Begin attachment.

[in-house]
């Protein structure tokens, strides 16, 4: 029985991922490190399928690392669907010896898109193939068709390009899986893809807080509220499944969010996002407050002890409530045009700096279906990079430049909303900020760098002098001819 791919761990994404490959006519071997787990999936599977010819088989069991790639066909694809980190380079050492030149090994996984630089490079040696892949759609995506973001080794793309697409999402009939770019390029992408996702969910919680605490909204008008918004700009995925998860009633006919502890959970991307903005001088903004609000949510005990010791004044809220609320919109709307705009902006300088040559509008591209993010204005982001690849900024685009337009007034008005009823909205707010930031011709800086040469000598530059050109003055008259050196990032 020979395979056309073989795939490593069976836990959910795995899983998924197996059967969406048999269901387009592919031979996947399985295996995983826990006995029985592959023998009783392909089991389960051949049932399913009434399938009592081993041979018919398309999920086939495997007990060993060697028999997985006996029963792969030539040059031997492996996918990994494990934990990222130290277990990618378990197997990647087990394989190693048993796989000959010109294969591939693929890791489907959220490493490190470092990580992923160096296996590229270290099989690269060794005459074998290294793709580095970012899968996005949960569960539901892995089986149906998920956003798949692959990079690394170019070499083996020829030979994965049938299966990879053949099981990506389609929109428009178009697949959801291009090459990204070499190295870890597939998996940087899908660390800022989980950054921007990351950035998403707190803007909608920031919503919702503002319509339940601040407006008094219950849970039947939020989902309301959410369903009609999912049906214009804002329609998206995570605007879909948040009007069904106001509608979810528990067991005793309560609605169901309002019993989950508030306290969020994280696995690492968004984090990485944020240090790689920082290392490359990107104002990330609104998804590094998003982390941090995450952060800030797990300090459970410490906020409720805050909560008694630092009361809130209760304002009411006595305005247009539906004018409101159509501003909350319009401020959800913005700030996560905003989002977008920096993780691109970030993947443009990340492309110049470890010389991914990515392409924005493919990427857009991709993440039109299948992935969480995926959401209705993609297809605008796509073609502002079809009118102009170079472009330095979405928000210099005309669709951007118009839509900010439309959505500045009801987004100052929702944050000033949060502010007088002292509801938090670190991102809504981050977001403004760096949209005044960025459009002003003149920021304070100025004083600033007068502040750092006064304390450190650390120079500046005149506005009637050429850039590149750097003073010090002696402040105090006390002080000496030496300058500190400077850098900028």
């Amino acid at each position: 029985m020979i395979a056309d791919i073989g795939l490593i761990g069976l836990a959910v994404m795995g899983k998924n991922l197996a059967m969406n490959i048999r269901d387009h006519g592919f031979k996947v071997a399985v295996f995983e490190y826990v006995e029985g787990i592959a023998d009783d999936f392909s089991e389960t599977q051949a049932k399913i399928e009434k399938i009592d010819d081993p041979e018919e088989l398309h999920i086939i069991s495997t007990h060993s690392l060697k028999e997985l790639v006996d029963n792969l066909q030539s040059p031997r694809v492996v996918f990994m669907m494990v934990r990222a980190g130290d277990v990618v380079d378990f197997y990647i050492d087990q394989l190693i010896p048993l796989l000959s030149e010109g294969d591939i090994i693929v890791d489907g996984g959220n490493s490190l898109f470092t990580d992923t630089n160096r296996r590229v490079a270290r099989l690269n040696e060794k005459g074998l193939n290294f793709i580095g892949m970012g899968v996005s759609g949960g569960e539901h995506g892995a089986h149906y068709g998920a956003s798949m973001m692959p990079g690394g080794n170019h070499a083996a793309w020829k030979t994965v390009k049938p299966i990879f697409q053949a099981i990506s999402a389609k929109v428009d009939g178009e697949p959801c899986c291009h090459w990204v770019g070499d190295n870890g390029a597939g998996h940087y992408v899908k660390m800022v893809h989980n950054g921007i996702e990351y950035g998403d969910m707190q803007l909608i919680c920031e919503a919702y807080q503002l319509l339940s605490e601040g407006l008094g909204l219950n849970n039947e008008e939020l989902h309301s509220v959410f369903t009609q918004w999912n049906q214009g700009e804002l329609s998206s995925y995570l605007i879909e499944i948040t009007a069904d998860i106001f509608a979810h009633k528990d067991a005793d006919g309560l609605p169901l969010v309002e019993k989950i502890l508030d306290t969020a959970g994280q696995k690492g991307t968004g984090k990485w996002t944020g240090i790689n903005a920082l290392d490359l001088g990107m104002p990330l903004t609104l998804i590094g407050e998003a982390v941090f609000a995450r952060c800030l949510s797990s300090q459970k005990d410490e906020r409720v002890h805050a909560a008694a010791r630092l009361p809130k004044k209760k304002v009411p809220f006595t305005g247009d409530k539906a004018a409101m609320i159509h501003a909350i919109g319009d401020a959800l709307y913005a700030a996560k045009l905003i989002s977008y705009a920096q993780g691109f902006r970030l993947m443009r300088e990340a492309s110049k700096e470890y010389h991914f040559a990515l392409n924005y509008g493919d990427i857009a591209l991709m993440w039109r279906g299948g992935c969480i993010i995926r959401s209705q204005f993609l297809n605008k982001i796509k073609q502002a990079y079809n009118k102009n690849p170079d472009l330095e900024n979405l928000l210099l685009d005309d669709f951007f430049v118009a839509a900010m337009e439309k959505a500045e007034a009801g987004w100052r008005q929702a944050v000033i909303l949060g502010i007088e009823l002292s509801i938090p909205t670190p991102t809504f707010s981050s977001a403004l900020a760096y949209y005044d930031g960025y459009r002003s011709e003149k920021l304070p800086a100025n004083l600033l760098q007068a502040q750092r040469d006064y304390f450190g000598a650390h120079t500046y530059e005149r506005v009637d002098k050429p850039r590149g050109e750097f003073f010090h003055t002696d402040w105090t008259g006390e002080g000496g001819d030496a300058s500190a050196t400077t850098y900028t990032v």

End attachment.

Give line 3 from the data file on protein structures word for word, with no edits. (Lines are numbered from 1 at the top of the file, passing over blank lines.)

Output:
């Amino acid at each position: 029985m020979i395979a056309d791919i073989g795939l490593i761990g069976l836990a959910v994404m795995g899983k998924n991922l197996a059967m969406n490959i048999r269901d387009h006519g592919f031979k996947v071997a399985v295996f995983e490190y826990v006995e029985g787990i592959a023998d009783d999936f392909s089991e389960t599977q051949a049932k399913i399928e009434k399938i009592d010819d081993p041979e018919e088989l398309h999920i086939i069991s495997t007990h060993s690392l060697k028999e997985l790639v006996d029963n792969l066909q030539s040059p031997r694809v492996v996918f990994m669907m494990v934990r990222a980190g130290d277990v990618v380079d378990f197997y990647i050492d087990q394989l190693i010896p048993l796989l000959s030149e010109g294969d591939i090994i693929v890791d489907g996984g959220n490493s490190l898109f470092t990580d992923t630089n160096r296996r590229v490079a270290r099989l690269n040696e060794k005459g074998l193939n290294f793709i580095g892949m970012g899968v996005s759609g949960g569960e539901h995506g892995a089986h149906y068709g998920a956003s798949m973001m692959p990079g690394g080794n170019h070499a083996a793309w020829k030979t994965v390009k049938p299966i990879f697409q053949a099981i990506s999402a389609k929109v428009d009939g178009e697949p959801c899986c291009h090459w990204v770019g070499d190295n870890g390029a597939g998996h940087y992408v899908k660390m800022v893809h989980n950054g921007i996702e990351y950035g998403d969910m707190q803007l909608i919680c920031e919503a919702y807080q503002l319509l339940s605490e601040g407006l008094g909204l219950n849970n039947e008008e939020l989902h309301s509220v959410f369903t009609q918004w999912n049906q214009g700009e804002l329609s998206s995925y995570l605007i879909e499944i948040t009007a069904d998860i106001f509608a979810h009633k528990d067991a005793d006919g309560l609605p169901l969010v309002e019993k989950i502890l508030d306290t969020a959970g994280q696995k690492g991307t968004g984090k990485w996002t944020g240090i790689n903005a920082l290392d490359l001088g990107m104002p990330l903004t609104l998804i590094g407050e998003a982390v941090f609000a995450r952060c800030l949510s797990s300090q459970k005990d410490e906020r409720v002890h805050a909560a008694a010791r630092l009361p809130k004044k209760k304002v009411p809220f006595t305005g247009d409530k539906a004018a409101m609320i159509h501003a909350i919109g319009d401020a959800l709307y913005a700030a996560k045009l905003i989002s977008y705009a920096q993780g691109f902006r970030l993947m443009r300088e990340a492309s110049k700096e470890y010389h991914f040559a990515l392409n924005y509008g493919d990427i857009a591209l991709m993440w039109r279906g299948g992935c969480i993010i995926r959401s209705q204005f993609l297809n605008k982001i796509k073609q502002a990079y079809n009118k102009n690849p170079d472009l330095e900024n979405l928000l210099l685009d005309d669709f951007f430049v118009a839509a900010m337009e439309k959505a500045e007034a009801g987004w100052r008005q929702a944050v000033i909303l949060g502010i007088e009823l002292s509801i938090p909205t670190p991102t809504f707010s981050s977001a403004l900020a760096y949209y005044d930031g960025y459009r002003s011709e003149k920021l304070p800086a100025n004083l600033l760098q007068a502040q750092r040469d006064y304390f450190g000598a650390h120079t500046y530059e005149r506005v009637d002098k050429p850039r590149g050109e750097f003073f010090h003055t002696d402040w105090t008259g006390e002080g000496g001819d030496a300058s500190a050196t400077t850098y900028t990032v």